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Shortleaf X Slash Pine Hybrids Outperform Parents in Parts of the Southeast

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Shortleaf x slash pine hybrids were tested against their parent species for 10 years at eight locations from Pennsylvania to Louisiana. In the most northern plantings, hybrids made with the most northern shortleaf pine survived and grew better than hybrids made with southern shortleaf pine. Most of the hybrids, particularly the one made with northern Georgia shortleaf pine, performed better than either parent species in central Georgia, northern Alabama, and northern Arkansas in terms of growth rate, volume of wood produced, resistance to fusiform rust infection, and degree of ice breakage. Shortleaf pine performed better than the hybrids in New Jersey and Ohio.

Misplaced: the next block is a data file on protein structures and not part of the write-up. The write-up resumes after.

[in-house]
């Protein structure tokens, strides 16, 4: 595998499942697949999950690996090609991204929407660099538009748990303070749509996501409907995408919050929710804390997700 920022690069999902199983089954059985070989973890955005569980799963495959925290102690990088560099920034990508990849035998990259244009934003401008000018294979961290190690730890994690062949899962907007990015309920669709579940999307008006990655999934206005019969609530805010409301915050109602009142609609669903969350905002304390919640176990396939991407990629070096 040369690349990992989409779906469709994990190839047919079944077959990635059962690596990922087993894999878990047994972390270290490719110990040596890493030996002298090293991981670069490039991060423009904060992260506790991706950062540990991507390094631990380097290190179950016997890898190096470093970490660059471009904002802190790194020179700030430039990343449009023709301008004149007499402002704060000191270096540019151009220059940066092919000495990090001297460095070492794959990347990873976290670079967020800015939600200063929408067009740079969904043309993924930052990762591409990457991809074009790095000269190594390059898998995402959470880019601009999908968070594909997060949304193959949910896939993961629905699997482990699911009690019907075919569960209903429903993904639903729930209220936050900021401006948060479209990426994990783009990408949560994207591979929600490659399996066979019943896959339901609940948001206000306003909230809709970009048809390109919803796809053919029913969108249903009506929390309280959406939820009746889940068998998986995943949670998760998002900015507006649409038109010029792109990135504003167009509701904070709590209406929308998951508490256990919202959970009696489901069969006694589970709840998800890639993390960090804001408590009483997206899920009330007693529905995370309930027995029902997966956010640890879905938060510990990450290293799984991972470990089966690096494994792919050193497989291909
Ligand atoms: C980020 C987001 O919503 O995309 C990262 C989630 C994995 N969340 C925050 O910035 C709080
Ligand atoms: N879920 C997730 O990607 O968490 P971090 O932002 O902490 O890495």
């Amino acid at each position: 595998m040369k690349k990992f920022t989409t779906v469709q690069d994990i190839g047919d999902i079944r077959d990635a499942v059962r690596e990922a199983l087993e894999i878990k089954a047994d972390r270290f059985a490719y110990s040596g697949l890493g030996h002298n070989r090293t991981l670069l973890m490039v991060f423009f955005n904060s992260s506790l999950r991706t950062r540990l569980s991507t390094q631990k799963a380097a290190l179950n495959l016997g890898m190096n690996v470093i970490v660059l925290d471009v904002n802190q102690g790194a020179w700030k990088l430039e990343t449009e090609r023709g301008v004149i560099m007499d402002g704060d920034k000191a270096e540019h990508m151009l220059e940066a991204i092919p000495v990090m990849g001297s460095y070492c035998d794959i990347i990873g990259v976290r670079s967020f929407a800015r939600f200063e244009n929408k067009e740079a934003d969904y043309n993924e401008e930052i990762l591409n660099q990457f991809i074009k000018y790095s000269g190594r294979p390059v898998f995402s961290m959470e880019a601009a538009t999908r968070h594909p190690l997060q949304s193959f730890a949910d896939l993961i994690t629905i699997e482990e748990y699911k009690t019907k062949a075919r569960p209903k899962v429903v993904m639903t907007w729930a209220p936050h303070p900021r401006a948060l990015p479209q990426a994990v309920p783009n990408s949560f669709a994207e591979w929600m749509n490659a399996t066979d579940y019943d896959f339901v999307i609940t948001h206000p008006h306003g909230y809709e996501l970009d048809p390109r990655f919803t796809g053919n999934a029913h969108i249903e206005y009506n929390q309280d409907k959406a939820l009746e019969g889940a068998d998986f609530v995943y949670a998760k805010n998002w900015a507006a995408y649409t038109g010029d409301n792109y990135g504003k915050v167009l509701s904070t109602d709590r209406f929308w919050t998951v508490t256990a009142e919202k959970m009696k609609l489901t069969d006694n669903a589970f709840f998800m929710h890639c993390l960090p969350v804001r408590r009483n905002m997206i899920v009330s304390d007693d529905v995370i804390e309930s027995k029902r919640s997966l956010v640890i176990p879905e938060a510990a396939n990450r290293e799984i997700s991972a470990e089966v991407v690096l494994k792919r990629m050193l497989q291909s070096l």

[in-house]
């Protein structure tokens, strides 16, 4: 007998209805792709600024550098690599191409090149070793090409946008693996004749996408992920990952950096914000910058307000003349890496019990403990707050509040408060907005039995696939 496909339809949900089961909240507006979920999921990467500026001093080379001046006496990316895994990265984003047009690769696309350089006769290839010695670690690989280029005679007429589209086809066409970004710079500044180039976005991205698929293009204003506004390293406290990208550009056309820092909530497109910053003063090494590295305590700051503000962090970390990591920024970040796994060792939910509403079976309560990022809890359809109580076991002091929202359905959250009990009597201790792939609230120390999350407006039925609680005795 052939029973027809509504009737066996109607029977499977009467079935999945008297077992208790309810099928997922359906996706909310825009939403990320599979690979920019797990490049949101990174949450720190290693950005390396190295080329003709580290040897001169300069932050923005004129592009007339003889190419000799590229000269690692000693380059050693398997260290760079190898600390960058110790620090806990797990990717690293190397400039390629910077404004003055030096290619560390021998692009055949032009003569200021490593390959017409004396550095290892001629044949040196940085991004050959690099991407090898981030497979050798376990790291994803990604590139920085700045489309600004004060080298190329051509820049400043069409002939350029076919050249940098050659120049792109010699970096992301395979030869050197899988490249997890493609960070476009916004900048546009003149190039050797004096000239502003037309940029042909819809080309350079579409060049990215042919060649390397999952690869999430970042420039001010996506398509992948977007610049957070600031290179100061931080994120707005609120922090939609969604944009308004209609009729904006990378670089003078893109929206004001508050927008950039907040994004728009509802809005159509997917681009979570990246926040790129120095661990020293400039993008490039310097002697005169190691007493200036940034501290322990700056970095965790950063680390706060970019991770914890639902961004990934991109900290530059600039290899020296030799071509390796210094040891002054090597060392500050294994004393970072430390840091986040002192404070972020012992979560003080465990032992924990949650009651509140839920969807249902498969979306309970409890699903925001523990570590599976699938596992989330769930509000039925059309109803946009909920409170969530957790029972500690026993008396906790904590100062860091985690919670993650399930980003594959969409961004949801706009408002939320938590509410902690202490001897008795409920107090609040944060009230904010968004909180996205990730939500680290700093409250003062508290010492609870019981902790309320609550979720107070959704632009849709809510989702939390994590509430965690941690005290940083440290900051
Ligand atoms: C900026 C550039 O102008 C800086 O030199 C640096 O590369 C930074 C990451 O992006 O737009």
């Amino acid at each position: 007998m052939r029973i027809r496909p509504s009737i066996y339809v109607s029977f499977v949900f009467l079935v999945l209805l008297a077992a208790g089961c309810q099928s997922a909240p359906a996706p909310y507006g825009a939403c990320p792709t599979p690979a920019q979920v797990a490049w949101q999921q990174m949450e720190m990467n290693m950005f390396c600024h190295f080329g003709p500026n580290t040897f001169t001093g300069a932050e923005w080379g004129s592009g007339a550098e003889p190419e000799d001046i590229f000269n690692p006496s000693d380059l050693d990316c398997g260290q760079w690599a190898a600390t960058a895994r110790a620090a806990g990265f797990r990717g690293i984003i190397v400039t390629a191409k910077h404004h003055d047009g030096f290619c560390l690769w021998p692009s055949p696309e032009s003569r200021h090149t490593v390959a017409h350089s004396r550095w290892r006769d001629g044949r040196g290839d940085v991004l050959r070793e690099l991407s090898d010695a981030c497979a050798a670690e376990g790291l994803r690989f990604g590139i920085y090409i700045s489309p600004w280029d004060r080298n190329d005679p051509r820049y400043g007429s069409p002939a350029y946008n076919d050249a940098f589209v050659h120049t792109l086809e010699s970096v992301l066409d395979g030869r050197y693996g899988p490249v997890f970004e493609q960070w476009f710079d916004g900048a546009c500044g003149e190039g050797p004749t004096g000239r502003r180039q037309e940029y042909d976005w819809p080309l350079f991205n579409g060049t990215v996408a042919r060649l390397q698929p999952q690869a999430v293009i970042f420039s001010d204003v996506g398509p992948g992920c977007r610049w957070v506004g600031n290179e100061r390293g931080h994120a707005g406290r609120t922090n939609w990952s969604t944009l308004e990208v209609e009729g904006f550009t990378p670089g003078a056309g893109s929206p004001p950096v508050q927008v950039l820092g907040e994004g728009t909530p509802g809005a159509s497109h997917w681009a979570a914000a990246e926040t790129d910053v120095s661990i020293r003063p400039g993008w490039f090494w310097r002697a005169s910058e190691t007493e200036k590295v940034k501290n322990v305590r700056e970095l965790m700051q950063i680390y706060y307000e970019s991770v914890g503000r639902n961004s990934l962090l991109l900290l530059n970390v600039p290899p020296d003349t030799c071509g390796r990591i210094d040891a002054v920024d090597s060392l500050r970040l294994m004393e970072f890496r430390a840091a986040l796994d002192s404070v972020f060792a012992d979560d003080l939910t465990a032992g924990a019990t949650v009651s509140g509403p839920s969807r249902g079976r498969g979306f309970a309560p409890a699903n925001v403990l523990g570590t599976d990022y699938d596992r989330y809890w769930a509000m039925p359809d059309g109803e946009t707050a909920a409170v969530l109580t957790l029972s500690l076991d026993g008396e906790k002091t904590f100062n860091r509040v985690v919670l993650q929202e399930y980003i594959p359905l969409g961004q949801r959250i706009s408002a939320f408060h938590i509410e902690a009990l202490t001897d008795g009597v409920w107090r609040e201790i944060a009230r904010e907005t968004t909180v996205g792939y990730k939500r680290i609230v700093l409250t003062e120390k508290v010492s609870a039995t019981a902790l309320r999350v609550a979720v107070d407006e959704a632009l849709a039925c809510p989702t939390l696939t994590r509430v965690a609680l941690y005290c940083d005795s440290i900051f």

Document Type: Journal Article

Affiliations: Principal silviculturist, Northeastern Forest Experiment Station, USDA Forest Service, Pennington, N.J.

Publication date: February 1, 1978

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  • Each regional journal of applied forestry focuses on research, practice, and techniques targeted to foresters and allied professionals in specific regions of the United States and Canada. The Southern Journal of Applied Forestry covers an area from Virginia and Kentucky south to as far west as Oklahoma and east Texas.
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